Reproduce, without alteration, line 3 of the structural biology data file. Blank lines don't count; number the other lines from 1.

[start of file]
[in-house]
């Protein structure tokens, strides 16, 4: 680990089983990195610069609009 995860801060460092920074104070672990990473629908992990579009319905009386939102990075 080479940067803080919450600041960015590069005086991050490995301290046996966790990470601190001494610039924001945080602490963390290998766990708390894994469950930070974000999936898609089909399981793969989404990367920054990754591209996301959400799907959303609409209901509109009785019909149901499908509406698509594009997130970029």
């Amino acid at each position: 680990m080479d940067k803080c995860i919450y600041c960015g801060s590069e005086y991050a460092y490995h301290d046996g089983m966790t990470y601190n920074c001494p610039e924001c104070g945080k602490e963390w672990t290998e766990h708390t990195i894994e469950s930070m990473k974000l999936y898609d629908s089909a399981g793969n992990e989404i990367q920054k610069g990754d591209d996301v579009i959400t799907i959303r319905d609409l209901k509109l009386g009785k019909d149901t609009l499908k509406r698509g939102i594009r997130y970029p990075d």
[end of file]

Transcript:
């Amino acid at each position: 680990m080479d940067k803080c995860i919450y600041c960015g801060s590069e005086y991050a460092y490995h301290d046996g089983m966790t990470y601190n920074c001494p610039e924001c104070g945080k602490e963390w672990t290998e766990h708390t990195i894994e469950s930070m990473k974000l999936y898609d629908s089909a399981g793969n992990e989404i990367q920054k610069g990754d591209d996301v579009i959400t799907i959303r319905d609409l209901k509109l009386g009785k019909d149901t609009l499908k509406r698509g939102i594009r997130y970029p990075d």